That, or the fact the stadium was worryingly empty for both those games against Cavalry, though it did give us this week’s Salutation of the Week.
Next: Pacific stay in the Pacific to host Forge this Sunday before a trip east to face a similarly staggered-looking Ottawa side.
L 0 – 2 v. Valour
W 1 – 0 v. VanFC in the cup; L 1 – 2 v. VanFC in the league
(For the record: I wrote this before Monday’s news about the ownership, but I think it mostly still stands and I don’t have time to rewrite it.)
Sometimes, you look at a team and can just tell there’s something wrong off the field.
Wanderers fans will tell you this about 2019. It was obvious. Valour have had some of the same issues. Eventually, it either comes to the surface or you see a lot of players cleared out — for all it hurt, I still respect that Wanderers didn’t throw individuals under the bus in 2019. They could have.
York might need to start doing that, though. Going into year five, it is obvious something is broken. Once year five started, with three straight home games, the team played like they’d been called in to do bag-runs on a Sunday morning.
Nobody wanted to be there.
I can’t imagine it’s easy, playing in front of less than a thousand fans. I also can’t imagine it’s easy to push yourself when your club’s marquee international signings show up in town and yet again look like they don’t particularly care to be here, either because they aren’t professional enough or because they’re not being well supported in the transition. Or both.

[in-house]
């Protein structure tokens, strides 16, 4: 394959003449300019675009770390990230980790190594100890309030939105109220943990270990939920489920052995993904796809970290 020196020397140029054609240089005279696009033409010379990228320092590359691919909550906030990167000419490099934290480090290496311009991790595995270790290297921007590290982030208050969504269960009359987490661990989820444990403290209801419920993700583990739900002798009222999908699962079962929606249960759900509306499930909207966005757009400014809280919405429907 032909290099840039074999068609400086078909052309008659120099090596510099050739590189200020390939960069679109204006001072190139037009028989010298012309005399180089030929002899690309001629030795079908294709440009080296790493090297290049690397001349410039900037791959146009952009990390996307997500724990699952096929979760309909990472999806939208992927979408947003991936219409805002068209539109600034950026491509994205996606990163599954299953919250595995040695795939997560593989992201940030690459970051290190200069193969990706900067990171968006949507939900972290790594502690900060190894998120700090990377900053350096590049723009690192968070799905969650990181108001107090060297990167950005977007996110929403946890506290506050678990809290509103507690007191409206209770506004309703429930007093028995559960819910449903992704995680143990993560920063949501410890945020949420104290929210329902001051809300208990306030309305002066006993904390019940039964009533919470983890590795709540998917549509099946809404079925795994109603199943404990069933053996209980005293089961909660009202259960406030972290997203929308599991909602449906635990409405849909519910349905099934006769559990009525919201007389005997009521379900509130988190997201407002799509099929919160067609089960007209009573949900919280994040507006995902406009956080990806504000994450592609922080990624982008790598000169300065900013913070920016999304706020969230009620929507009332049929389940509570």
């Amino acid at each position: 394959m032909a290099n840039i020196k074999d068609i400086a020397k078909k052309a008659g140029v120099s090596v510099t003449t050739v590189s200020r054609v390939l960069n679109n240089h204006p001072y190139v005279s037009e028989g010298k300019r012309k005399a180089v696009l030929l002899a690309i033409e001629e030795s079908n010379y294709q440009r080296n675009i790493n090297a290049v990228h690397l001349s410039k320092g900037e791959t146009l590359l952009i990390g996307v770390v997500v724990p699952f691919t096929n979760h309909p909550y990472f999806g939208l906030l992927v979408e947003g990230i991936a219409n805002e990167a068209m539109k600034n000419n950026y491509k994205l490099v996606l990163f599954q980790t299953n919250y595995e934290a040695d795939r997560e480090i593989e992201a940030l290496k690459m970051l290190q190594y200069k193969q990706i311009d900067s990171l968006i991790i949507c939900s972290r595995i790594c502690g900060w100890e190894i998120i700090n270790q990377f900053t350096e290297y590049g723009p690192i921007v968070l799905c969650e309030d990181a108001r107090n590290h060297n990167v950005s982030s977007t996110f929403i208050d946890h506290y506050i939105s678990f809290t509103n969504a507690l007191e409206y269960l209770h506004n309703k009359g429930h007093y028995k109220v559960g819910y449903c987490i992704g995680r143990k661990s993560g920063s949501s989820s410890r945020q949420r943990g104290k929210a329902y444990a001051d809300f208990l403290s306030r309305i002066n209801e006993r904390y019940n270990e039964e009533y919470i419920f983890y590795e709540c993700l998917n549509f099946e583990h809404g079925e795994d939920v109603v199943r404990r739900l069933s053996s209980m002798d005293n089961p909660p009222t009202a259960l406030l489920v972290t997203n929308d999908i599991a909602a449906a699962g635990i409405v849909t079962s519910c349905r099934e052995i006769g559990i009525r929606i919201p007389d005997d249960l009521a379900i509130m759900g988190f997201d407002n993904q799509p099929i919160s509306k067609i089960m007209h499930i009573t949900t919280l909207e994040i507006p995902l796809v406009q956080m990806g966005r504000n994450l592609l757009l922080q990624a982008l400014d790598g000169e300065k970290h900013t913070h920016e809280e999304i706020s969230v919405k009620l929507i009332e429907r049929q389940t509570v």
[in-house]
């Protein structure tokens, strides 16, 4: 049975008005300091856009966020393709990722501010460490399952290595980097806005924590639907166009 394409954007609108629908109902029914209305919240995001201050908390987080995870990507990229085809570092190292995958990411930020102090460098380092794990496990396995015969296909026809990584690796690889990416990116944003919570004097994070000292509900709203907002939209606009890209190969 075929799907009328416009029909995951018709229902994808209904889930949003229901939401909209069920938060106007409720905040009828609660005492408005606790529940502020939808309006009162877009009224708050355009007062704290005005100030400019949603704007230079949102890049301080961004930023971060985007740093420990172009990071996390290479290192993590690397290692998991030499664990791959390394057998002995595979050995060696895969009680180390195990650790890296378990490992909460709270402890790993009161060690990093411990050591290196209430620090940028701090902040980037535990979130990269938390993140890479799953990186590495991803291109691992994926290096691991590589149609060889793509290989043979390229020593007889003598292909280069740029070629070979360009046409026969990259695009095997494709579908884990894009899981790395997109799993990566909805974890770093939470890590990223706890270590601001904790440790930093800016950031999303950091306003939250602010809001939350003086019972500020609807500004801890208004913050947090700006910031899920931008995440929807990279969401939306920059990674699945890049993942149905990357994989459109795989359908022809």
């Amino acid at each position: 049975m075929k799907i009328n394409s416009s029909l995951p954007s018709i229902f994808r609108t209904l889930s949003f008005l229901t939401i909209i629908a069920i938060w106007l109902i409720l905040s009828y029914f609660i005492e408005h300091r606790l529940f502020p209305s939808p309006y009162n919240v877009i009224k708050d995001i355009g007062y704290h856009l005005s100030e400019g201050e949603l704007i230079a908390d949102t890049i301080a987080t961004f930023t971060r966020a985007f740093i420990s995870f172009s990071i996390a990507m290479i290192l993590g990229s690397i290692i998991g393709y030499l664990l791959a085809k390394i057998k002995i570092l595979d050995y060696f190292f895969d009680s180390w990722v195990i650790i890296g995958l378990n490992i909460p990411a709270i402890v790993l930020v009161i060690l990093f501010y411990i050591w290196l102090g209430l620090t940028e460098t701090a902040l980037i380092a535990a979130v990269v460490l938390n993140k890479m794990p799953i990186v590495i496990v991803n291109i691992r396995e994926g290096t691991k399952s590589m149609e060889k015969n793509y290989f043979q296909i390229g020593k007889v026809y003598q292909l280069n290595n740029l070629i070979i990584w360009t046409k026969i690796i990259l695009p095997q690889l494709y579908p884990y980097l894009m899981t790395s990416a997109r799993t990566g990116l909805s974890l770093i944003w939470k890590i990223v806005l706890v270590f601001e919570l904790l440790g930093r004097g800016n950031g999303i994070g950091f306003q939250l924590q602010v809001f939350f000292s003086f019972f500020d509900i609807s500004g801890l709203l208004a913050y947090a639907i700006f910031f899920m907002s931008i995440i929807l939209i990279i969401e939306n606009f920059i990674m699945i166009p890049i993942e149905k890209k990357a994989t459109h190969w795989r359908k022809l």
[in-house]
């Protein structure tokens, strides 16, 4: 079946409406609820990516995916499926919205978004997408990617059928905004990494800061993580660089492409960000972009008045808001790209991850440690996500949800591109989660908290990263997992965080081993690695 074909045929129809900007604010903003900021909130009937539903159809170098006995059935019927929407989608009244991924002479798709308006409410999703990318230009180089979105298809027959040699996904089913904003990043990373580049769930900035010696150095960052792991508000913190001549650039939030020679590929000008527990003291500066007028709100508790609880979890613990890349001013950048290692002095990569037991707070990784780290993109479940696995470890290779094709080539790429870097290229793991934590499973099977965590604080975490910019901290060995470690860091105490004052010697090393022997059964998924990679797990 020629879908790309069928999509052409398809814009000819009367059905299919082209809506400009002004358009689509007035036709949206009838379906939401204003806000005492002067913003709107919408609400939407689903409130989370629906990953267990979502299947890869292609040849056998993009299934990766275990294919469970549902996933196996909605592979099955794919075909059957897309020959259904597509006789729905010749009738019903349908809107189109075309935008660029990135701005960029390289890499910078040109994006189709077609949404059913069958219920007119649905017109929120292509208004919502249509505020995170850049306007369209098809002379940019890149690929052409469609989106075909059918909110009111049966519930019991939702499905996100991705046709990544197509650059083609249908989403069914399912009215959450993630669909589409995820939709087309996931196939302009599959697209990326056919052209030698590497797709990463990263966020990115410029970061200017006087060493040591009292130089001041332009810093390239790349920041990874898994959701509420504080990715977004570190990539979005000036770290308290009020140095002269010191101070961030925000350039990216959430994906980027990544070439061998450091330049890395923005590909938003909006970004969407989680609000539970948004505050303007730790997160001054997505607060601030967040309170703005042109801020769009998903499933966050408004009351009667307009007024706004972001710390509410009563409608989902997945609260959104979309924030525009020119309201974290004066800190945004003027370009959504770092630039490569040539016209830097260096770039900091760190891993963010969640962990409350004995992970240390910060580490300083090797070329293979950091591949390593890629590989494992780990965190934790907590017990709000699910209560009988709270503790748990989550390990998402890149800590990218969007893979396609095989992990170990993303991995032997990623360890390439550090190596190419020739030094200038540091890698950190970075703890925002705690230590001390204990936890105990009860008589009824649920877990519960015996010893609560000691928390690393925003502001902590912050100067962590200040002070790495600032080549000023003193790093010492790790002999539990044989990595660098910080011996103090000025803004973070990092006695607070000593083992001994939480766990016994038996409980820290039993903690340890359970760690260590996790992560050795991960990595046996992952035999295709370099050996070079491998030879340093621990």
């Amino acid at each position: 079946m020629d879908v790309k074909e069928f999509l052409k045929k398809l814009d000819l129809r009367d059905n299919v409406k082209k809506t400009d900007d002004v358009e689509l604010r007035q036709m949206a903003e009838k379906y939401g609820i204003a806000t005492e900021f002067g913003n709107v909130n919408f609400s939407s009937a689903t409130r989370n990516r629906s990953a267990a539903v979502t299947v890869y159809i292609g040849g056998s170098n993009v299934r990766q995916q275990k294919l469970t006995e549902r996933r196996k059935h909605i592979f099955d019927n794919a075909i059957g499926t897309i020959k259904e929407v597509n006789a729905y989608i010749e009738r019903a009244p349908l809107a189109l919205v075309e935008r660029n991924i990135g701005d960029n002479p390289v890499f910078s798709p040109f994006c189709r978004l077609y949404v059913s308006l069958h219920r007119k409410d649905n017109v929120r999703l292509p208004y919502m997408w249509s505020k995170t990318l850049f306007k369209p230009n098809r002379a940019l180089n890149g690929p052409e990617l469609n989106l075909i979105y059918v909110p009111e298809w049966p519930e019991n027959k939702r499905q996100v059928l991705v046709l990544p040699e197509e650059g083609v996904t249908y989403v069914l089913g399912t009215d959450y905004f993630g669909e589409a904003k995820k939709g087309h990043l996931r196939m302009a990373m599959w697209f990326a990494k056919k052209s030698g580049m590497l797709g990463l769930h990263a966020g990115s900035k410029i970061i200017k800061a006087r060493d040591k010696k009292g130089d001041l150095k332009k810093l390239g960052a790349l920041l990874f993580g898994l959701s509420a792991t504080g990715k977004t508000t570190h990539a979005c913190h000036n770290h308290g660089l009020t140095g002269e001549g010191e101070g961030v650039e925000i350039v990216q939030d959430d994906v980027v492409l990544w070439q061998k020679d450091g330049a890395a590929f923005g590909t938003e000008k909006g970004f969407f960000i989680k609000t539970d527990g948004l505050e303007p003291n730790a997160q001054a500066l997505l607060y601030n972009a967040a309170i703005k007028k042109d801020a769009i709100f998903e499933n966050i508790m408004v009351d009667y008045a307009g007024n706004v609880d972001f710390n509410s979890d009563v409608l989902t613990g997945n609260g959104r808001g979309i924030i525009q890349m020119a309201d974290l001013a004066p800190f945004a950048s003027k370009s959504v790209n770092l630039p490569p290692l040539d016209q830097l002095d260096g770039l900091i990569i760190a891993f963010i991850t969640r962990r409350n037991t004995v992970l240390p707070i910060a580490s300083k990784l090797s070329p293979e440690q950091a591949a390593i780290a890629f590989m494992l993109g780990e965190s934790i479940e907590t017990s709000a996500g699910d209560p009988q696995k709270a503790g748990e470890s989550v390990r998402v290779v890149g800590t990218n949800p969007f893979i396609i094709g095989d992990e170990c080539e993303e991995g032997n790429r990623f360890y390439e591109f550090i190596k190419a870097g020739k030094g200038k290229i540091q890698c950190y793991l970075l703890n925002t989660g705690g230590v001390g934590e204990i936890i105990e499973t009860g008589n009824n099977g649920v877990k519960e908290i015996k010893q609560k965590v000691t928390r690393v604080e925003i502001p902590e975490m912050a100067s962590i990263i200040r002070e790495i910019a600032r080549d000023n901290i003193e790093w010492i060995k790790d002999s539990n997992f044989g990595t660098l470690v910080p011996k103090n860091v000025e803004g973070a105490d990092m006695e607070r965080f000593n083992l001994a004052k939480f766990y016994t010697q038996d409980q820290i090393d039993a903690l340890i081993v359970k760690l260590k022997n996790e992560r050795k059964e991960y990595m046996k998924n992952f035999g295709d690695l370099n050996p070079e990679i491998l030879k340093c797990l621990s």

Oussama Alou’s main contribution this week was one of the most flagrant dives in Canadian soccer history. Brem Soumaoro is playing at walking pace through three games. And by this weekend, Lassana Faye was being subbed on for the guy who got subbed on after getting roasted repeatedly by Pacifique Niyongabire on his first start.
All of these guys were much-heralded. All, we were told, had great data. All are, quite likely, making more than Paris Gee or Markiyan Votsekhovsky, who have been York’s best players through two weeks.
Not many of the local players have looked very motivated, either. Something is wrong off the field. If it doesn’t change soon, I wonder about Martin Nash, honestly.
I wonder if people will start looking at Gus McNab’s record of signings, too.
Next: away to a strong Ottawa side, then hosting Forge on a Friday night. Which means York could easily be winless two weeks from now.
Salutation of the Week
One of the reasons Starlight Stadium is such a great venue is that it’s so tightly packed. Whoever’s planning that mythical new get-up at Woodbine, take note.
What this means in practice is that there’s nowhere to put the sideline mics, and the “concourse” beneath the new grandstand, which is near the concession building, is absolutely teeming with kids.
It was blink-and-you-miss-it, but our title this week came when one of them got a hold of a mic during the Voyageur’s Cup game and did a little improv over Adam Jenkins on the One Soccer webcast. It’s at exactly 1:23:00 in the archived webcast.
If Jenkins heard it, he didn’t miss a beat. He and Jordan Wilson were lights-out on that game, by the way. One of One Soccer’s best-ever broadcasts, stolen completely by a bored ten-year-old.